Time after time, I was called upon to publicize experimental data and to prepare applications for grants from public and private sources. There came a time in the fall of 1973 when I had no new startling discovery . . .  

O’Mahony doesn’t in fact mention the Summerlin affair, but he doesn’t have to, because fraud of one kind or another has now “become commonplace in medical research.”

Where animals are used, as in Summerlin’s case, fraud is a special kind of abuse, fatally and uselessly involving them in a lie. But there are less actionable kinds of misrepresentation, and one of the natural consequences of over-population in the research scene is what O’Mahony calls “boosterism”. “Real scientists,” he says, “tend to be reticent, self-effacing, publicity-shy and full of doubt and uncertainty, unlike the gurning hucksters [a memorable phrase] who seem to infest medical research.” He reports a calculation that there had been a 25 times increase, between 1974 and 2014, in use of the terms ‘innovative’, ‘ground-breaking’ and ‘novel’ in PubMed abstracts (these abstracts are really as much adverts for the articles as summaries of them). Perhaps even more damaging to good medicine is the sort of collective boosterism which constitutes medical fashion. Here all sorts of interests coincide in pursuit of funds and their own versions of success, including drug companies, “Gadarene researchers” (because “medical research is a conformist activity”), popular paperback writers, patients’ groups lobbying for particular diseases, and professional lobbyists themselves. It’s a matter of chance whether these appropriators of resources will really be of any help in what O’Mahony calls “the mundane business of treating the sick”.

That 25 times increase in boastful phrases (‘ground-breaking’, etc.) is quoted from an article titled ‘The natural selection of bad science’, and the badness of medical science constitutes a sort of refrain in O’Mahony’s book: “the great majority of medical research is a waste of time and money [p.13]. . . Big Science has a Big, Bad Secret: it doesn’t work [53] . . . nearly all papers in medical journals are dross. [92]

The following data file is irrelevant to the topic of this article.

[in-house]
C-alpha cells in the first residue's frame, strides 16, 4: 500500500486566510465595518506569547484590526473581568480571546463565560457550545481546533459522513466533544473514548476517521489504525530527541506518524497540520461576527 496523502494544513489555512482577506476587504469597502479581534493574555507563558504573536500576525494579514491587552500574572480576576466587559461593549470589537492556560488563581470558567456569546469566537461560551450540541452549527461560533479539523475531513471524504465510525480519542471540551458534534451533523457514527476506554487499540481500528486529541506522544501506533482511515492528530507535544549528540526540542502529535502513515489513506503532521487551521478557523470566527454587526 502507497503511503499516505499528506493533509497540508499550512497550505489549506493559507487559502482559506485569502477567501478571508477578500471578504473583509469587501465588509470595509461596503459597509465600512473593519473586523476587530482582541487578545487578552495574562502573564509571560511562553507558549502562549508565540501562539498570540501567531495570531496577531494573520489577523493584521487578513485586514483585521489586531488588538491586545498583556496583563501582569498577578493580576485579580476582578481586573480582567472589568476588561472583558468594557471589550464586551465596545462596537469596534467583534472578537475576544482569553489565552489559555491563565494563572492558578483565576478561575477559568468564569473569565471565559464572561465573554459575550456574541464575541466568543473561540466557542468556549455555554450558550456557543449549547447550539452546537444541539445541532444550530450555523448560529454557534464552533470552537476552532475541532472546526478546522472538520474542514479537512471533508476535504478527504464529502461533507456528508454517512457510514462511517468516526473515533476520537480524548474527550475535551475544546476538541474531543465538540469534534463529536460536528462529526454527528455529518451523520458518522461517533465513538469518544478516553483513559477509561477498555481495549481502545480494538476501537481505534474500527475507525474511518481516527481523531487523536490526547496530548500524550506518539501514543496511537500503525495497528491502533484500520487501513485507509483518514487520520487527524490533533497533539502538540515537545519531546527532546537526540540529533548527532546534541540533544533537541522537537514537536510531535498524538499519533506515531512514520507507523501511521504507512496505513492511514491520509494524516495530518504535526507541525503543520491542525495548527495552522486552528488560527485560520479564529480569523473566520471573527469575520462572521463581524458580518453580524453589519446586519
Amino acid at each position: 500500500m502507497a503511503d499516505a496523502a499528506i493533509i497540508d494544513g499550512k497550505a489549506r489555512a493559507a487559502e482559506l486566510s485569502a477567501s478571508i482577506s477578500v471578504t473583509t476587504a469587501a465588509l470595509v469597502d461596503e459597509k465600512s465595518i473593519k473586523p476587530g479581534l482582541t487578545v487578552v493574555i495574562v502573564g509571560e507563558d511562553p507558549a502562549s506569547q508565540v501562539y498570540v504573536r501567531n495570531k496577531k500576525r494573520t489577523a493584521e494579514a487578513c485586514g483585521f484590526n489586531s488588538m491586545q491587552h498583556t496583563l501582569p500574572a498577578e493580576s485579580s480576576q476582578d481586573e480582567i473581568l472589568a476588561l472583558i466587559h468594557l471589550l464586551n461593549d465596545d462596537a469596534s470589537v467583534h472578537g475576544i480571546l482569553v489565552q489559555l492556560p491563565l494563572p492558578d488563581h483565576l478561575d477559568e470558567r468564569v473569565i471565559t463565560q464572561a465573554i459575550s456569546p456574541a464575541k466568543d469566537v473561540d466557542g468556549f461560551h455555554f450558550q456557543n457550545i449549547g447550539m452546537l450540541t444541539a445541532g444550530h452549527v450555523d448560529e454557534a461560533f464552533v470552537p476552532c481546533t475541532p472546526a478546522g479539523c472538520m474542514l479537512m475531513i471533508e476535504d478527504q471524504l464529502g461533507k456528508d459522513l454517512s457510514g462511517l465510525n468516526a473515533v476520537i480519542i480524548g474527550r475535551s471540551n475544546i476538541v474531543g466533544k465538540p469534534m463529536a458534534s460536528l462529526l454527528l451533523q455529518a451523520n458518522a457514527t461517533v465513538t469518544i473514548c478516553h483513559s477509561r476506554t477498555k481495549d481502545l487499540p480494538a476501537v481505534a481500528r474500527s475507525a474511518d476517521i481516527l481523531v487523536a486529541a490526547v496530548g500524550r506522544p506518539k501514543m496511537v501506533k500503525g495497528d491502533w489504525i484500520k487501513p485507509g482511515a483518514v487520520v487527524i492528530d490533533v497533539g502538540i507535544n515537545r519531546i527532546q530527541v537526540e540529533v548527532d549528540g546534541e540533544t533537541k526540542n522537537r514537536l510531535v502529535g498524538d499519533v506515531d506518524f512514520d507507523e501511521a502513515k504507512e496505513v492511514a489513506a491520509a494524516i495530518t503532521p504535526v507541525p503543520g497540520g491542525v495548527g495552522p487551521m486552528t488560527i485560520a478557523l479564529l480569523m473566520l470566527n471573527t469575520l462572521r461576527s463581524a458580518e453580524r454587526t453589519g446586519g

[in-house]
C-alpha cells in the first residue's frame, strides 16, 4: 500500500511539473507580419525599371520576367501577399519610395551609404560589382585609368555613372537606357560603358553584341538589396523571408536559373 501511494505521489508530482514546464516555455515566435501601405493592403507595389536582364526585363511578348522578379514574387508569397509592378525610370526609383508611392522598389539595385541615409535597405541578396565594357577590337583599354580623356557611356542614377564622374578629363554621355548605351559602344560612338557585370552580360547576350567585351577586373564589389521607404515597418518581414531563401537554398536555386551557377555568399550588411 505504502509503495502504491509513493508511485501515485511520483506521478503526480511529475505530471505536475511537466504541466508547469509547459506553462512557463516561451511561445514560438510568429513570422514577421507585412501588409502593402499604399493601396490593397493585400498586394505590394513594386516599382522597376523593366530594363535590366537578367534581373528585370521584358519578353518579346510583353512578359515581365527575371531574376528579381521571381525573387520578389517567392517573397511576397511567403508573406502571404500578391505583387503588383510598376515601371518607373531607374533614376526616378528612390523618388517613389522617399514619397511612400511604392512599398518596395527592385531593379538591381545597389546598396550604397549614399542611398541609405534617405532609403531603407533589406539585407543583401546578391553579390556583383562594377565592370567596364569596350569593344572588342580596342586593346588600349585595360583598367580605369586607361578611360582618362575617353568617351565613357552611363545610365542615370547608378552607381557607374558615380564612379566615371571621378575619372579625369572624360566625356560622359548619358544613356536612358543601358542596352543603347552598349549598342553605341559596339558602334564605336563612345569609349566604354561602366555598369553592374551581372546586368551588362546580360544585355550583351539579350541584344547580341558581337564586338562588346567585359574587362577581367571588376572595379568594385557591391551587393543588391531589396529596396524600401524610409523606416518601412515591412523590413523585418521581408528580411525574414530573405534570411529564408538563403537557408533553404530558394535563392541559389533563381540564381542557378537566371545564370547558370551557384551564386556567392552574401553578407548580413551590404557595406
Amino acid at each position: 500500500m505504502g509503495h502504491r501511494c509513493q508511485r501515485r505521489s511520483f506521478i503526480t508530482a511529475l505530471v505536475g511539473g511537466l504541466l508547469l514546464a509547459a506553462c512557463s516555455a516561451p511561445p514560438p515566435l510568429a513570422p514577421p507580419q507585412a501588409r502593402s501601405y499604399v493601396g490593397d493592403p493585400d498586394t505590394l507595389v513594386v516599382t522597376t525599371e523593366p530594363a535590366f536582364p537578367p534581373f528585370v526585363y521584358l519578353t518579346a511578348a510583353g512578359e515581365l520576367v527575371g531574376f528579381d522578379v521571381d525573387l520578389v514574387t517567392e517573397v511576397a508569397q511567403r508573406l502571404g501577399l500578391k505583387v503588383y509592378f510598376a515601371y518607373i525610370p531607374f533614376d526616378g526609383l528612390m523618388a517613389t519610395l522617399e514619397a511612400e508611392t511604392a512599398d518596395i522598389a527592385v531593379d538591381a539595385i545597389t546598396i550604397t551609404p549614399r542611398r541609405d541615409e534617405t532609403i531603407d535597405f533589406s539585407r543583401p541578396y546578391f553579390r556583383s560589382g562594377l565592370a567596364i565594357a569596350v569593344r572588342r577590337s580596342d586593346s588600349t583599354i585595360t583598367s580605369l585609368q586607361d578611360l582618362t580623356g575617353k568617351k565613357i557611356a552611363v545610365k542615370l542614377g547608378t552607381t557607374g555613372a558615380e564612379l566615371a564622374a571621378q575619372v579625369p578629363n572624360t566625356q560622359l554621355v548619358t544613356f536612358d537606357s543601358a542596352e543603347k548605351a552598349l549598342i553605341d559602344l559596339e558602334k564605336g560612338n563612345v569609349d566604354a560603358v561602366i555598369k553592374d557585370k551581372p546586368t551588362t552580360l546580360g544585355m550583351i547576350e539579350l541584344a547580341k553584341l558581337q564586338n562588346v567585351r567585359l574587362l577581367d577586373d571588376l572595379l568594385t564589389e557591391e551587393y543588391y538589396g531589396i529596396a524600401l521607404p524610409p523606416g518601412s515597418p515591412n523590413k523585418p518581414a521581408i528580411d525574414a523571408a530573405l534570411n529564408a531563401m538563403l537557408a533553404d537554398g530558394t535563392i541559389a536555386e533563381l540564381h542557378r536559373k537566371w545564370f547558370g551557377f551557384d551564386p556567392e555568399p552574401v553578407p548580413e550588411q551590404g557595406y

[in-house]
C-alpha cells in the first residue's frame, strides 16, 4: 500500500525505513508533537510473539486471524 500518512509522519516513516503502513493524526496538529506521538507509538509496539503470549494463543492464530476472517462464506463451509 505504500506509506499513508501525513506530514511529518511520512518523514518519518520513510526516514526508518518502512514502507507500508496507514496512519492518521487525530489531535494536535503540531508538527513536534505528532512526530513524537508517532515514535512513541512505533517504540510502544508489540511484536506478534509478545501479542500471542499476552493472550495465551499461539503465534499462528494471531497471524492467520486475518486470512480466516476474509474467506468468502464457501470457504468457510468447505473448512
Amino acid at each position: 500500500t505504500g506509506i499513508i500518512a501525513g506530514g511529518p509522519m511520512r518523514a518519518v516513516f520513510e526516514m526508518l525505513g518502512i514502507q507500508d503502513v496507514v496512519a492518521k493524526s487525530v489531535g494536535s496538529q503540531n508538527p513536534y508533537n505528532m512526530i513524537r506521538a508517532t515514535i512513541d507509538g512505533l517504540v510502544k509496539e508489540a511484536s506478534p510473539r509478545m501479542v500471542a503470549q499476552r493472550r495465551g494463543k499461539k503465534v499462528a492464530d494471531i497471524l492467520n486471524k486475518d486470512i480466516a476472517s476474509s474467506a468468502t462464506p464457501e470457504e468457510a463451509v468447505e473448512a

But since much of the funding for medical research (about three quarters of it in the case of drug-testing, says O’Mahony) is provided by pharmaceutical companies, wouldn’t they be making sure that most of it was sound and productive? Well yes, productive of medications at any rate. O’Mahony recalls that his own period of research included evaluating a drug to treat coeliac disease, even though there was by then a known effective cure for the condition: a gluten-free diet (which has since developed a profitable hypertrophy of its own). He found no efficacy in the drug, but when he wished to publish his results, the drug company which had financed the trials was unhelpful (remember Dr Campbell’s aphorism about pessimists), and the journal to which he nevertheless submitted his report did not even put it out for peer review.

Nobody wants to be associated with negative results. It’s part of that “natural selection of bad science” that research is sieved in this way, regardless of its quality. When, by contrast, the research behind the anti-inflammatory drug Vioxx (research involving African Green monkeys and five other species of animal) was published in the New England Journal of Medicine, Merck Pharmaceuticals bought one million reprints of the report for distribution to doctors. That was good for Merck (80 million prescriptions were subsequently written out for Vioxx, before it was withdrawn as unsafe in 2004), and good for the NEJM too, but not good for science or for health. How many drugs, of the very few which do translate successfully from animal-testing to clinical trials, really are good for health? Even such lasting commercial successes as statins – the ideal drug for business purposes, since it doesn’t simply put something right and then depart, like an antibiotic, but indefinitely ‘prevents’ – are of doubtful value unless funds are limitless. In fact preventative medicine, where it means medical interventions rather than sensible diet and life-habits, is helping to push forward what O’Mahony calls “healthism”: the trend towards re-classifying the whole healthy population as at-risk.

Meanwhile, the ordinary doctor in clinic or hospital (as opposed to the medical academics and managers) is caught between this vast and pushy production system on one side, and the information-maddened consumerist patient on the other, as a sort of trading agent: “the medical profession”, says O’Mahony, “has become the front-of-house sales team for the industry.” For the point of healthism is to make a sort of self-run hospital out of each one of us, sick or well: hence the rather sinister title of one of the many books that promote this patient ‘awareness’, The Patient Will See You Now. This decline in the authority of the doctor, the devaluation of his experience and expertise, is the saddest part of the whole bad story for Seamus O’Mahony. But he shows, of course, that the decline is equally a loss for the authentic patient in need of that “mundane business of treating the sick”.